Minolta Maxxum 7000i

The 7000i offers the usual exposure modes: manual (M), aperture priority (A), shutter priority (S), and program (P). It reads your film’s DX code to set ISO, from 25 to 6400, but you can override it.

The 7000i offers exposure compensation of plus or minus 4 EV. You can also choose single-frame or continuous film advance. The 7000i also offers two focusing modes. Center mode focuses only at the center of the frame. Wide mode uses three focusing points: one at the center, and one left and one right of center.

The camera’s settings aren’t obvious, but they’re not hard to figure out. In short: the FUNC and MODE buttons access most options, and the ▲ button and the switch below the shutter button on the front of the camera let you cycle through those options. The LCD panel atop the camera shows your current settings. A small LCD panel inside the viewfinder shows aperture and shutter speed, plus a green dot when the camera has achieved focus and a blinking red dot when it hasn’t.

After you compose and press the button halfway to meter, use the switch below the shutter button to cycle through the f-stop/shutter-speed settings for the given exposure to control depth of field.

The big P button resets the camera to baseline: program mode, center focus, no exposure compensation, and so on. It makes the 7000i a big point-and-shoot.

If you like auto-everything SLRs like this one, also see my review of the Minolta Maxxum 7000 (here), the Minolta Maxxum 9xi (here), the Canon EOS 630 (here), the Canon EOS A2e (here), the Nikon N65 (here), and the Nikon N90s (here). Or check out all of my camera reviews here.

A reader donated this Minolta Maxxum 7000i to the Jim Grey Home for Wayward Cameras. It shows every sign of heavy use. Some of the material on the lower part of the grip is missing, as is the plastic around the battery door. Fortunately, the battery door stays latched.

I needed a lens to test this camera, so I bought a 35-70mm f/3.5-4.5 Minolta AF Zoom lens from UsedPhotoPro for 20 bucks. I like 35-70 zooms and this one gets good reviews. The 2CR5 battery I bought to power the camera set me back $10, so $20 for a lens ain’t nothin’. I loaded some Fujicolor 200 and got to shooting.

America's Diner

The 7000i is almost as heavy as my Nikon F2, the gold standard of heavy among 35mm SLRs. But it is easy to carry around just by holding the grip. I never bothered to attach a strap. My F2 can’t be carried this easily.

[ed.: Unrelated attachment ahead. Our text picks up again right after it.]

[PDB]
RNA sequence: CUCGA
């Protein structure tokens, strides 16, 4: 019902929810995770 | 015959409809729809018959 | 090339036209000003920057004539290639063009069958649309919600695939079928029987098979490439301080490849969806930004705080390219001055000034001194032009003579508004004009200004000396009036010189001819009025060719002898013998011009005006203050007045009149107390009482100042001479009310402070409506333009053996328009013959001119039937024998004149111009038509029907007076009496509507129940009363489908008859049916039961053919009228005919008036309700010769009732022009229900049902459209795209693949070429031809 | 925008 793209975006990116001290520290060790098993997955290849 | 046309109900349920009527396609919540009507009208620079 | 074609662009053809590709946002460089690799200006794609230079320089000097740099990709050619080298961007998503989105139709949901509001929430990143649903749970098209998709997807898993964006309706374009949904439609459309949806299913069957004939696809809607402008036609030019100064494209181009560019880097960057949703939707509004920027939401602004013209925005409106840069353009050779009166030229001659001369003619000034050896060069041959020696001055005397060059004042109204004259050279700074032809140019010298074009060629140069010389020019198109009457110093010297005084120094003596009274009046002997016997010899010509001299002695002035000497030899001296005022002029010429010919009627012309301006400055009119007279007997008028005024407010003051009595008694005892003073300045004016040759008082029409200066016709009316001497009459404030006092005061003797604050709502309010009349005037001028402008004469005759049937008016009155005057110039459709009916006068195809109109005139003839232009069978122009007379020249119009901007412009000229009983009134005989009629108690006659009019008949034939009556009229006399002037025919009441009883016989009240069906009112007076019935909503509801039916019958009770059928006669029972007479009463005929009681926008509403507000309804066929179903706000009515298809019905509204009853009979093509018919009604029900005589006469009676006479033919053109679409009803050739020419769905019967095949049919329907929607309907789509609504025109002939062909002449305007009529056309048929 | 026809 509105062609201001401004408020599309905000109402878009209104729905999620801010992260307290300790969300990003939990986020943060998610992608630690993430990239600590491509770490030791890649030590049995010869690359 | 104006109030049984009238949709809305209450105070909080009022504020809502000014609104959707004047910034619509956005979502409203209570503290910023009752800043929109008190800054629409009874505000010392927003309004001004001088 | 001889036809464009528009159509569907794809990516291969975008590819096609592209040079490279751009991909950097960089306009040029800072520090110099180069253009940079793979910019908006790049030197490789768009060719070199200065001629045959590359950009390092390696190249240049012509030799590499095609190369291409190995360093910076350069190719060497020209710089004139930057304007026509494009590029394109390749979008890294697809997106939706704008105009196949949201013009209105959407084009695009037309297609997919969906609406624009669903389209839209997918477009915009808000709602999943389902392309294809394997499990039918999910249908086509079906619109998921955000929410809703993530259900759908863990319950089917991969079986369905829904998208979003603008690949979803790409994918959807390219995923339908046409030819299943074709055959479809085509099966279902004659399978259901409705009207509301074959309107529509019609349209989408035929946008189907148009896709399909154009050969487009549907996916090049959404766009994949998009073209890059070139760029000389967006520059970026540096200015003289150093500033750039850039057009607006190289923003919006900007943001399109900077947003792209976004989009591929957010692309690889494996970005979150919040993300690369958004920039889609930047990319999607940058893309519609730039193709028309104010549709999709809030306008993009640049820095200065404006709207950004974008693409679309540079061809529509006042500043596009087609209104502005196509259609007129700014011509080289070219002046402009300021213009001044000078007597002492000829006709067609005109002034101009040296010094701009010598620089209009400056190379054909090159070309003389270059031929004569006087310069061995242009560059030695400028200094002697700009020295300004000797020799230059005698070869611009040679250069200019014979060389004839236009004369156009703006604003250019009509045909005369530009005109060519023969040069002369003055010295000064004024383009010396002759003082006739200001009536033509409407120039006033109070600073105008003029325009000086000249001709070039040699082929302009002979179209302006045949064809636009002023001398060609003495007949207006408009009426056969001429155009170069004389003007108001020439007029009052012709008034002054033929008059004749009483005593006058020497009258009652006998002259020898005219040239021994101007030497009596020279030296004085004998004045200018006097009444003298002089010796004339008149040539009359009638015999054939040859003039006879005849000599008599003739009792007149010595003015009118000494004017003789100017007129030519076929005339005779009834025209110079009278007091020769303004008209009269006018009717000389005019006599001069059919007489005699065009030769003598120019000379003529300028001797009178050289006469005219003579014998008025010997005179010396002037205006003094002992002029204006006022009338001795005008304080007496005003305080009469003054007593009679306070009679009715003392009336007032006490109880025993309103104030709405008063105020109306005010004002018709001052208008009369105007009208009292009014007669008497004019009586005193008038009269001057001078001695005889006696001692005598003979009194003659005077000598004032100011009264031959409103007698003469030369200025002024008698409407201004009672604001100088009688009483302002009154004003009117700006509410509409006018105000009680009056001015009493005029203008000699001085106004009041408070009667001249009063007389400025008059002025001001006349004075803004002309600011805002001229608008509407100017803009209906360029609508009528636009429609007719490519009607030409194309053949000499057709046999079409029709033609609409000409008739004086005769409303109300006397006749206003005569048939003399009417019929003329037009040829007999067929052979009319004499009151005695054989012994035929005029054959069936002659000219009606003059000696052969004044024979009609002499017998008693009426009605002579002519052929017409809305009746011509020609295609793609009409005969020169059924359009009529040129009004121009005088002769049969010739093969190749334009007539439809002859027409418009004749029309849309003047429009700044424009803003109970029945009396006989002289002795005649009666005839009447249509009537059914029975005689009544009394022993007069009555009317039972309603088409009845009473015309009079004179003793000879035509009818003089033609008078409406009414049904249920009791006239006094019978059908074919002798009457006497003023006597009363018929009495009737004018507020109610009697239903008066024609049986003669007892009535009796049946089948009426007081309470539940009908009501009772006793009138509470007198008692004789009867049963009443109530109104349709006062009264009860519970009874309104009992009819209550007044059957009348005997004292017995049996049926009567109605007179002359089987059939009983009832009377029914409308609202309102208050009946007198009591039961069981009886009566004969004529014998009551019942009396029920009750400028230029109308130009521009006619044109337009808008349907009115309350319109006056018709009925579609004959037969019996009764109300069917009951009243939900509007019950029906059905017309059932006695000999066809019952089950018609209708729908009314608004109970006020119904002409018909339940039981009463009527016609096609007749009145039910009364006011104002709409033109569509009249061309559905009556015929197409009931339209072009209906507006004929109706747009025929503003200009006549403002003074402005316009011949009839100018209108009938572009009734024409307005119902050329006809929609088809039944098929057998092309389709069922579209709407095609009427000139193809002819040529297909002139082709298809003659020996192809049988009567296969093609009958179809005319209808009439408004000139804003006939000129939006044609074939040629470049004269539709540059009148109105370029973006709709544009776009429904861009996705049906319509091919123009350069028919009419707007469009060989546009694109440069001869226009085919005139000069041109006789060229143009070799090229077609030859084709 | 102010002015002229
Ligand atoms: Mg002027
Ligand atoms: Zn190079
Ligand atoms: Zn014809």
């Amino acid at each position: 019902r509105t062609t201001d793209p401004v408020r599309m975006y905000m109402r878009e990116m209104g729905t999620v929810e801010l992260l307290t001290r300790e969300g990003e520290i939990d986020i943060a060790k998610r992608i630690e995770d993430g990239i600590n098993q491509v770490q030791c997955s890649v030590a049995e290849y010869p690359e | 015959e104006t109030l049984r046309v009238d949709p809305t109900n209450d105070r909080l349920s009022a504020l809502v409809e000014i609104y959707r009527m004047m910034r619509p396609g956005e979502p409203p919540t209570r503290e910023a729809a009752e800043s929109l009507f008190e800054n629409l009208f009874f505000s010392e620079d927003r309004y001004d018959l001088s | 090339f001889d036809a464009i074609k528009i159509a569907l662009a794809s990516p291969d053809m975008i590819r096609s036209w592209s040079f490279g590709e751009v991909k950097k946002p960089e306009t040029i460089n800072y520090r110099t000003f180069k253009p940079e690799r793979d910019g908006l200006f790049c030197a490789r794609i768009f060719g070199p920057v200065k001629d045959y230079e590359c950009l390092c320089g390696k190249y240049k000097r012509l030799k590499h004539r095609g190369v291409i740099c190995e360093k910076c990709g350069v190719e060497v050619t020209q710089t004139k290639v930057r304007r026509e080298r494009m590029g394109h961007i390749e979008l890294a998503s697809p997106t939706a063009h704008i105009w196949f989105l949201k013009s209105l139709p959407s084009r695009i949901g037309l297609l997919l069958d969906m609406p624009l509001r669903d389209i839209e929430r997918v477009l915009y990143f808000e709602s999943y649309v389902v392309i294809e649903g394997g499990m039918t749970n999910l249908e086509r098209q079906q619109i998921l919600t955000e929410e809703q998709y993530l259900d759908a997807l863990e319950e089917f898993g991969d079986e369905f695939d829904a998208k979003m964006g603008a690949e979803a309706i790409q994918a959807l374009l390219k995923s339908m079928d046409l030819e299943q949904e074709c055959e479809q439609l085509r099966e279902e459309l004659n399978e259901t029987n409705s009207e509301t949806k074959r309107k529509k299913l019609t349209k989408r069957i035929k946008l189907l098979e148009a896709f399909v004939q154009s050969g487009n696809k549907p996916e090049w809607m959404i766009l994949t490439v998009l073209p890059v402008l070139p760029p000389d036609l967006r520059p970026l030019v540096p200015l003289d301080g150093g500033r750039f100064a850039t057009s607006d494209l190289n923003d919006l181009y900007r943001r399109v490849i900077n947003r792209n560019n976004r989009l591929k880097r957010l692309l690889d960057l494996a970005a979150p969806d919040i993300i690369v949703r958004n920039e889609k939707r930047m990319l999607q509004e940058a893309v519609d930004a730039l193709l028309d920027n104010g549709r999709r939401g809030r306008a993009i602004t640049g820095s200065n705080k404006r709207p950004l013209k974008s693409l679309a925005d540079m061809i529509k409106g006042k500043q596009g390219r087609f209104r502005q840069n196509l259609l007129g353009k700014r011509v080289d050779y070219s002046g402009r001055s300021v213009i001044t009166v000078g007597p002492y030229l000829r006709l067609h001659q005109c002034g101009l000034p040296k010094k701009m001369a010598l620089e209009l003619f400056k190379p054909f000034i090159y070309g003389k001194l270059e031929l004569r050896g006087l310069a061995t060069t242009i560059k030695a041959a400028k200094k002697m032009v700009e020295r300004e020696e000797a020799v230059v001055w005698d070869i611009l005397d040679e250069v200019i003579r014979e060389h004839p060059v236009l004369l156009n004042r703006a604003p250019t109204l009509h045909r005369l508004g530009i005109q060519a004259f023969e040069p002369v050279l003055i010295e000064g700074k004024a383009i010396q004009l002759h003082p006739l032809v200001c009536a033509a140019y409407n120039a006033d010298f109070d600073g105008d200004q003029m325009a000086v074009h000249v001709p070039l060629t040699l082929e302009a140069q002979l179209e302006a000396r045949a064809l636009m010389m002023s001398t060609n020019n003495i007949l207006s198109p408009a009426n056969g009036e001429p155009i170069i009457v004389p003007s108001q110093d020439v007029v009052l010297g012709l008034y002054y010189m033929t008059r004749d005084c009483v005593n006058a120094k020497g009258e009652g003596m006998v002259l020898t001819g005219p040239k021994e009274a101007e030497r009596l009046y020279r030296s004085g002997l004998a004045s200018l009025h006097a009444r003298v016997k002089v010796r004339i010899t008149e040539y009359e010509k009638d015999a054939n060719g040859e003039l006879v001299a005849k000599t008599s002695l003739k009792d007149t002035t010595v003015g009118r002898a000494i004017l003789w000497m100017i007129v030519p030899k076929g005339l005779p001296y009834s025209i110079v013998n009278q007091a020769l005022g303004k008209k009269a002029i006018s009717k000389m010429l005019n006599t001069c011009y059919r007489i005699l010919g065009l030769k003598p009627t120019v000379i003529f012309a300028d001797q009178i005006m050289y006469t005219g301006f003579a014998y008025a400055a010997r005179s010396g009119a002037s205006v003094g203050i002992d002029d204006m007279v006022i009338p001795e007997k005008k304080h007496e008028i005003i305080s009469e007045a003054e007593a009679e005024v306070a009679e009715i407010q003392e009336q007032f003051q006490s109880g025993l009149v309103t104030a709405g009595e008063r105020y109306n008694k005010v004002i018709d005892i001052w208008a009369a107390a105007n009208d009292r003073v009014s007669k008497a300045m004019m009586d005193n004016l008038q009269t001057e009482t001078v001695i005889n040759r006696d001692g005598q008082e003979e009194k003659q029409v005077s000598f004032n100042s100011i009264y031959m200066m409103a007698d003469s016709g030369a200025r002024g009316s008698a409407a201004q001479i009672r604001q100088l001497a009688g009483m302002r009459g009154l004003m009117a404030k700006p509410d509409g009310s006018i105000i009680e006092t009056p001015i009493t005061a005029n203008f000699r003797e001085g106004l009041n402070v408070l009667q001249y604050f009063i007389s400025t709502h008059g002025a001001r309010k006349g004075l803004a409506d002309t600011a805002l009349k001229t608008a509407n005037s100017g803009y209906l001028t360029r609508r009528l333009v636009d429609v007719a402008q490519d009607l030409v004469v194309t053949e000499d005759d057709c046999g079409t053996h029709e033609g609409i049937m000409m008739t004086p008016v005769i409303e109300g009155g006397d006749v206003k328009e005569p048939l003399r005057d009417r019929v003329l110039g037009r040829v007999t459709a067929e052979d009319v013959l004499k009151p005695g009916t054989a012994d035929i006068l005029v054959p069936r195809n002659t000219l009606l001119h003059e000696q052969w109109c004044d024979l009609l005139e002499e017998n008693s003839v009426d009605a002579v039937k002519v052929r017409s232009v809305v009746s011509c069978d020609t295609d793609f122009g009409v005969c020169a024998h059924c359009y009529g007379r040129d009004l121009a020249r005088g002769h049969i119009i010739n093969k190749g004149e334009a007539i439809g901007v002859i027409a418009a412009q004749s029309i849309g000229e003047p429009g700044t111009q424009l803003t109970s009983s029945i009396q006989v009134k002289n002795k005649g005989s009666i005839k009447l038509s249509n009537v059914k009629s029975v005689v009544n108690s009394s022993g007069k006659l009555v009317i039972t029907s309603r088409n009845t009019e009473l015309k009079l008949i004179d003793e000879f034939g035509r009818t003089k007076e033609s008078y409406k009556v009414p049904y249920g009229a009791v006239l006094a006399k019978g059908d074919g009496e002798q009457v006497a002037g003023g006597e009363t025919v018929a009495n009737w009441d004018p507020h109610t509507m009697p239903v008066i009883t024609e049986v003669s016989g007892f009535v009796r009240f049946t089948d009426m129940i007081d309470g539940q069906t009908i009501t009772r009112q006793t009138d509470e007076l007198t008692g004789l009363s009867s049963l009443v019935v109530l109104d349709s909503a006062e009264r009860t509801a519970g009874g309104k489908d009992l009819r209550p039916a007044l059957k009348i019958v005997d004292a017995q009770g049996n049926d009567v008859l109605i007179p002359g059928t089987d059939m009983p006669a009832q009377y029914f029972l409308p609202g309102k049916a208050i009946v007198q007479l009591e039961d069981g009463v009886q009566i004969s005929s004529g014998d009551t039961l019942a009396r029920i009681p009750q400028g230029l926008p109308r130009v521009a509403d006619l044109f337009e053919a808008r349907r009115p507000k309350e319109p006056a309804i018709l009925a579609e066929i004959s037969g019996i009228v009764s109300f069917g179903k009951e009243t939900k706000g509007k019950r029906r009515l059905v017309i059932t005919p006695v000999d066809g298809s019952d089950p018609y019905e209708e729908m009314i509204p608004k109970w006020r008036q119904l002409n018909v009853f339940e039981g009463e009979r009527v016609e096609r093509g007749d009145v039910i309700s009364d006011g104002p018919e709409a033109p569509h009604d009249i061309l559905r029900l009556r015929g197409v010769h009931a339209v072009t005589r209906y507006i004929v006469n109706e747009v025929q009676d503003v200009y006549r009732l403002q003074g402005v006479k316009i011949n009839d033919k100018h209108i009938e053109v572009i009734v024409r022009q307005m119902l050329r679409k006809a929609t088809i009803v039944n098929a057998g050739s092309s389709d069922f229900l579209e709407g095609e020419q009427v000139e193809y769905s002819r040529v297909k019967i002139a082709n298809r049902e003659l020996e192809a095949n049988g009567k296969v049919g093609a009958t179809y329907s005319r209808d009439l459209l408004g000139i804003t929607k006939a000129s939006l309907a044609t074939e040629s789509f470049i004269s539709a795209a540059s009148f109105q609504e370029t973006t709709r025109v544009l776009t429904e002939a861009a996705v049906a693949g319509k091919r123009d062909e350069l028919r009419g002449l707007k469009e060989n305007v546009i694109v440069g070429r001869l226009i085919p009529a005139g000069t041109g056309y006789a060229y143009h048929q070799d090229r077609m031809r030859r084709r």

Orange tree at the pond

I have but two complaints about the 7000i: I’ve seen bigger and brighter viewfinders, and the autofocus hunted a little sometimes. I’d also complain about the 7000i’s proprietary hot shoe if I ever used flash. I can’t mount any of the flash units I already own.

Leaves

I used to wrinkle my nose at auto-everything SLRs, but I’ve come around to them. They require very little from you, freeing you to focus on composition. They reliably yield well-exposed, well-focused photographs.

Meijer

I am pleased with this 35-70 lens’s performance. So often 35-70s suffer from barrel distortion at the wide end, but not this lens. It offers good sharpness and color rendition. I may not keep this 7000i, but I’ll keep this lens for other auto-everything Minolta bodies I come upon.

School bus waiting

As you can see, I shot this entire roll on walks around my suburban neighborhood. I take the walks anyway; putting a camera into my hand before I go makes the walks more fun.

Front yard swing

The 7000i was a well-mannered companion, letting me work quickly. That’s always good as I don’t want my neighbors to wonder what I’m up to making photographs around their homes.

Road closed

Sometimes people ask me to recommend a film camera. If their experience is limited to their phone camera or a digital point-and-shoot, I tell them to buy an auto-everything SLR like this Minolta Maxxum 7000i. They can get a feel for film without diving into the deep end of f stops and shutter speeds. If they don’t like it, they didn’t spend much, as cameras like these currently go for a song.

Bathroom mirror selfie

To see more photos from this camera, check out my Minolta Maxxum 7000i gallery.

The Minolta Maxxum 7000i is a good performer and an easy handler. If you are looking for an auto-everything 35mm SLR, this camera should be on your radar.

Get more of my photography in your inbox or reader! Click here to subscribe.

Standard
Lowe's ascending

Lowe’s ascending
Minolta Maxxum 7000i, 35-70mm f/3.5-4.5 Minolta AF Zoom
Fujifilm Fujicolor 200
2020

Everywhere else I’ve ever lived, I was able to drive out of my neighborhood without passing a single store or restaurant. Not here. The only two ways out of the neighborhood empty out onto the big main road, which is a long shopping strip. I’ve never been so surrounded by companies trying to sell me things.

I don’t like it. It feels like this neighborhood’s entire reason to exist is to supply people to these businesses. All of us who live here are immersed in commerce.

I photograph this Lowe’s a lot as it is one of the first things I see anytime I walk or drive toward the main road. I made this photograph from that main road’s old alignment, which is now just a connector road for my neighborhood.

If you’d like to get more of my photography in your inbox or reader, click here to subscribe.

Film Photography

single frame: Lowe’s ascending

Lowe’s poking out between the trees.

Image